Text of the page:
Former CEO of blood testing startup Theranos Elizabeth Holmes was convicted of fraud earlier this month.
Hundreds of millions of dollars from investors were defrauded by Theranos until Sept. 4, 2018, when the company had ceased operations. Along with financial losses, the company’s blood testing machines were found to be inaccurate and faulty, giving many Americans a diagnosis of diseases that they were not in danger of such as HIV or thyroid conditions.
Theranos started in 2004, the year Holmes dropped out of Stanford to pursue the idea of blood testing. It would not be until 2013 that the company offered tests through a partnership with Walgreens.
The next year Theranos was valued at $9 billion while Holmes was worth $4.5 billion. The company was at its peak, and in July 2015 Theranos would receive FDA approval to test for herpes simplex 1 virus, being the first and only to do so.
Theranos blood tests were claimed to have worked through analyzing only a few drops of blood from the finger instead of a traditional amount drawn from the arm. However, in Feb. 2015 Stanford Professor John Loannidis revealed that the company had not published any peer-reviewed research in any medical literature. Later in May, University of Toronto Professor Eleftherios Diamandis revealed that the claims made by Theranos were “exaggerated” after reviewing its technology.
After both claims were made, Holmes had invited then Vice-President Joe Biden to view their laboratory, which he praised for what he saw. But in order to hold credibility, Holmes and Ramesh Balwani, the president and chief operating officer of Theranos, had created a fake lab for Biden’s tour.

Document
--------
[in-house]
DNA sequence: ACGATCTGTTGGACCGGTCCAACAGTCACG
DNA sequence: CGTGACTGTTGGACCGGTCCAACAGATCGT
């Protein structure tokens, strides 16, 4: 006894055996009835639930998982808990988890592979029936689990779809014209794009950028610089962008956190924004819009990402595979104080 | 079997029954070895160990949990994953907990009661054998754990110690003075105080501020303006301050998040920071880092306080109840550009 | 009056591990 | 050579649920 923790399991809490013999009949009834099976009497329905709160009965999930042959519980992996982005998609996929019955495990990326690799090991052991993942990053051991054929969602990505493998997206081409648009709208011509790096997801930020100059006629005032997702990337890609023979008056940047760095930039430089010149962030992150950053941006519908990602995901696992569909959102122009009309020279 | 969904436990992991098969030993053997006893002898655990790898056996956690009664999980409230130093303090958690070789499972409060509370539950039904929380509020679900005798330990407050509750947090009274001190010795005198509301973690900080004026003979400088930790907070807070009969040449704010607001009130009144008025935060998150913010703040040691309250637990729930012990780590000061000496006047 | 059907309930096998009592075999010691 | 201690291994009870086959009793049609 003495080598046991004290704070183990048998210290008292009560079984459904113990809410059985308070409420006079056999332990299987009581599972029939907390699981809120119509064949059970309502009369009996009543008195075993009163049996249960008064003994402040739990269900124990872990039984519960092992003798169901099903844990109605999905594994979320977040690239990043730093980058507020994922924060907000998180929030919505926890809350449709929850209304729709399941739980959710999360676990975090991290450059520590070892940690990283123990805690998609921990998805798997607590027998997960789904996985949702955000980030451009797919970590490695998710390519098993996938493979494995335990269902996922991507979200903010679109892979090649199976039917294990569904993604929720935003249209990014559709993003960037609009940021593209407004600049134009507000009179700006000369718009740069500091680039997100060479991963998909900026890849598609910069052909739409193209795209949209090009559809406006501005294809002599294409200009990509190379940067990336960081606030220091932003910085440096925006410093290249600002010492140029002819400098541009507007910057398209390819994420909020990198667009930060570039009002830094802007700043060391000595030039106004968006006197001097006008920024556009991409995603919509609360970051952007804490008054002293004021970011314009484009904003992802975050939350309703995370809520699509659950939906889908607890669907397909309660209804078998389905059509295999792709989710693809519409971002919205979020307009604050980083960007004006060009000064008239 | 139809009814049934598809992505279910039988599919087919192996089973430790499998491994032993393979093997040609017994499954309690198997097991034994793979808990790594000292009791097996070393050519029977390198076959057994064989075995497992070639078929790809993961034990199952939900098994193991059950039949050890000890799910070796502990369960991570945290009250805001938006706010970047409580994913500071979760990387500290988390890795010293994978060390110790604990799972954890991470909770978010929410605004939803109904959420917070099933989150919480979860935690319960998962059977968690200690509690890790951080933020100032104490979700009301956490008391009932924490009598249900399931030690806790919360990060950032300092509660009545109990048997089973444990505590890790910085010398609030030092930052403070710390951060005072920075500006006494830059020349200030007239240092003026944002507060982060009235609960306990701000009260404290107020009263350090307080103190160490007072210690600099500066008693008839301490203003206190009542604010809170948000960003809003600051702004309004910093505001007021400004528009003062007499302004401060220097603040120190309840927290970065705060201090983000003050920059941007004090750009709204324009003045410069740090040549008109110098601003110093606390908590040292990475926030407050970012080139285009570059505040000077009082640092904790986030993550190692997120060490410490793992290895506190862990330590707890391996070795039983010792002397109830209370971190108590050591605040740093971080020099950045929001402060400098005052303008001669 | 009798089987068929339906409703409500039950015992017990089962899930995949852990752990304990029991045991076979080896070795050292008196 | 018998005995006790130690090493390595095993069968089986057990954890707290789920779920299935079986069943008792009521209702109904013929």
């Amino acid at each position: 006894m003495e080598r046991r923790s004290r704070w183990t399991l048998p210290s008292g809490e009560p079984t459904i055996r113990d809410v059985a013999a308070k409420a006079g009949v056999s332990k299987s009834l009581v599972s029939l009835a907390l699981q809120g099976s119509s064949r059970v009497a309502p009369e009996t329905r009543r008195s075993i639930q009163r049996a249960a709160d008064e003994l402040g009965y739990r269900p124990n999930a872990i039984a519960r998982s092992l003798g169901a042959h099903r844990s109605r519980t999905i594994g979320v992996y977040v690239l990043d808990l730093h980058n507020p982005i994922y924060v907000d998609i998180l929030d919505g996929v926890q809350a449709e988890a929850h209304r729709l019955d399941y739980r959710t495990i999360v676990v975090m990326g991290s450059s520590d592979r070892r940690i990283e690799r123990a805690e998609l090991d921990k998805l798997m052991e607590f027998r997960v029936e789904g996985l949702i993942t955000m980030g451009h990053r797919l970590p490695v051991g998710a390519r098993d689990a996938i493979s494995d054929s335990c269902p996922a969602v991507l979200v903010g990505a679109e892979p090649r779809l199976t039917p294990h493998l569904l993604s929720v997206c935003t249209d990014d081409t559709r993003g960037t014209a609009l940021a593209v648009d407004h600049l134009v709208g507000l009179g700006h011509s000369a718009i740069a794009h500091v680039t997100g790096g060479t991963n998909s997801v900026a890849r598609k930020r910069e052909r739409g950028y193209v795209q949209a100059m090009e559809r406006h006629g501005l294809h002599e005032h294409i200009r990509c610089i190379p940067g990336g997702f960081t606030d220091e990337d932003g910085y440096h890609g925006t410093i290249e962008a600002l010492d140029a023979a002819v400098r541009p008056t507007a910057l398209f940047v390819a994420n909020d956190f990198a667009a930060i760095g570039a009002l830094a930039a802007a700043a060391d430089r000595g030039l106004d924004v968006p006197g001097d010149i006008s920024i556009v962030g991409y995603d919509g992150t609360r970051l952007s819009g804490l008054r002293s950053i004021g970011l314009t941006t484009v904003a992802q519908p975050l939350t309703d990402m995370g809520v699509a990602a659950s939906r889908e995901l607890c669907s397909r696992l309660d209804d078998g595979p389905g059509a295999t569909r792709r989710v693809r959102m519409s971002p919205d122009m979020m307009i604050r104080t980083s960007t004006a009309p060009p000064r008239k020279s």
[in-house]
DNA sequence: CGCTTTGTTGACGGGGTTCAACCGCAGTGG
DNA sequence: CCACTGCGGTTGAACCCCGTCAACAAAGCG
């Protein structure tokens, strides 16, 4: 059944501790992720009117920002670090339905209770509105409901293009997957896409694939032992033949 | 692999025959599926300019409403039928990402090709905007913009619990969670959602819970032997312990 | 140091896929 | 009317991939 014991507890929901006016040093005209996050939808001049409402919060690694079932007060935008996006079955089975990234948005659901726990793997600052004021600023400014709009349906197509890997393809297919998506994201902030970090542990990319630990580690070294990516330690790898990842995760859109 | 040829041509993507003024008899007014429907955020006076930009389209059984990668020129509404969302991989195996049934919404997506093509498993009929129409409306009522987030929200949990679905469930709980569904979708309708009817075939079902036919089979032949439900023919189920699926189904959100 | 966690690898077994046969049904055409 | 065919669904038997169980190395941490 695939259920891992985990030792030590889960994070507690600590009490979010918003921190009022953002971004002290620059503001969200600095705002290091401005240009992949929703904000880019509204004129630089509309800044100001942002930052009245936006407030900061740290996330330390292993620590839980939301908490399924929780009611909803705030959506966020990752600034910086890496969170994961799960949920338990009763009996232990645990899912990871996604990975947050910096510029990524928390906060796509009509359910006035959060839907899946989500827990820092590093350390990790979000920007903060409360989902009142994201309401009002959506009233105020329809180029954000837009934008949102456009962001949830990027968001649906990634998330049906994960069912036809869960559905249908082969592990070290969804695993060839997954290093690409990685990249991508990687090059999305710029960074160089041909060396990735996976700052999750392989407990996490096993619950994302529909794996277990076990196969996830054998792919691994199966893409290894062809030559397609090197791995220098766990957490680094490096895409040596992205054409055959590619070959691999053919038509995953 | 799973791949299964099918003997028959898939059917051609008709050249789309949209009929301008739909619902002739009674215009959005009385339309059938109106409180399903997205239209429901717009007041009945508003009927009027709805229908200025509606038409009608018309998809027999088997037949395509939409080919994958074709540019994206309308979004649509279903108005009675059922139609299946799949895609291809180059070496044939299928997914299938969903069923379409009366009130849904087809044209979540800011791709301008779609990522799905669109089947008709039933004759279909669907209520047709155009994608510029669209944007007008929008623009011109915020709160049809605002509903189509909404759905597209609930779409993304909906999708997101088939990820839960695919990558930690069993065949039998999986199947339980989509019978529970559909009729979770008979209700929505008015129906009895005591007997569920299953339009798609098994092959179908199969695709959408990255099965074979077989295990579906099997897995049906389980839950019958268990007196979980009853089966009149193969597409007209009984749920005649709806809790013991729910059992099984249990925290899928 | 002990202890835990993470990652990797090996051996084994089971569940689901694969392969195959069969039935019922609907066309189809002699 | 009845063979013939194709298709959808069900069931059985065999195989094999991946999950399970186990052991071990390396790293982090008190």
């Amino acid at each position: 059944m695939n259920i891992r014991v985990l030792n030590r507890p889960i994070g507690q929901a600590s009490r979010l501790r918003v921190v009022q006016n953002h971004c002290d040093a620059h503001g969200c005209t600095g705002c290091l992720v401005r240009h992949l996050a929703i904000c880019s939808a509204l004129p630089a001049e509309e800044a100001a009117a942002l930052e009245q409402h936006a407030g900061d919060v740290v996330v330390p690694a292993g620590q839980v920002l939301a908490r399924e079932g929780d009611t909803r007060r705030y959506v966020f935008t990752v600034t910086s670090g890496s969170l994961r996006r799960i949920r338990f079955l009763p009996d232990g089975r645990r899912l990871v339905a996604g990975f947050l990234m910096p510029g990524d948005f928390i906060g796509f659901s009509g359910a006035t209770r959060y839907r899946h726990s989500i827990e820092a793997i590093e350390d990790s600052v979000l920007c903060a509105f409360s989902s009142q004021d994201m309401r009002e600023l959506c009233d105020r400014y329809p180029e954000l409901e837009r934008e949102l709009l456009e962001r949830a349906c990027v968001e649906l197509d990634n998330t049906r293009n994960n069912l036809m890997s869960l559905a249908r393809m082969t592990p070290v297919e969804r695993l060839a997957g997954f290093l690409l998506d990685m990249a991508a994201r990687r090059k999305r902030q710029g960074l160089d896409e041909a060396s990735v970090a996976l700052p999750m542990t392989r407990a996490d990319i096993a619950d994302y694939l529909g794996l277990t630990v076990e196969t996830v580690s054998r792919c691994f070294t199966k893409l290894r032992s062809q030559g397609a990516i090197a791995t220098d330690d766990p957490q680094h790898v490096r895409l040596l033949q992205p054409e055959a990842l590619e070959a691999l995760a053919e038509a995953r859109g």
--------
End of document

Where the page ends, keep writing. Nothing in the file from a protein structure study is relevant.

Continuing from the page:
On Oct. 16, 2015 The Wall Street Journal conducted an investigation within the company, and it is revealed that only around 10% of its blood tests were from Theranos machines, and the majority was from traditional tests. Tyler Shultz, a former employee of Theranos and grandson of then board of directors member George Shultz, was a key source of information for the investigation after having his concerns for the company ignored.
On Jan. 27, 2016 the Centers for Medicare and Medicaid Services reported that Theranos’ California lab was not complying with federal standards and that patients were in “immediate jeopardy.” After failing to address the issue, CMS had revoked Theranos’ operating license for its California lab and Holmes could not run a blood-testing lab for two years.
Holmes’ net worth was revised to $0 and Theranos was revalued from $9 billion to $800 million that same year. The company’s biggest partner Walgreens had also ended its relationship and closed all of Theranos’ Wellness Centers.
By 2018 Theranos had been sued by both Partner Fund Management and Walgreens, and 41% of its workforce was laid off. Holmes and Balwani were then charged with fraud in March of that year.
After over a year of delays, Holmes was finally tried in August 2021 and was found guilty on 4 of 11 federal charges this year. Holmes could now face up to 20 years in prison, but legal experts suspect a lesser sentence.
Holmes and Theranos were able to make claims of medical breakthroughs despite not having the proper technology or advancements to do so. The rise and fall of the company displays an example of how fraud could easily be committed if there is not enough evidence or research done to prevent it.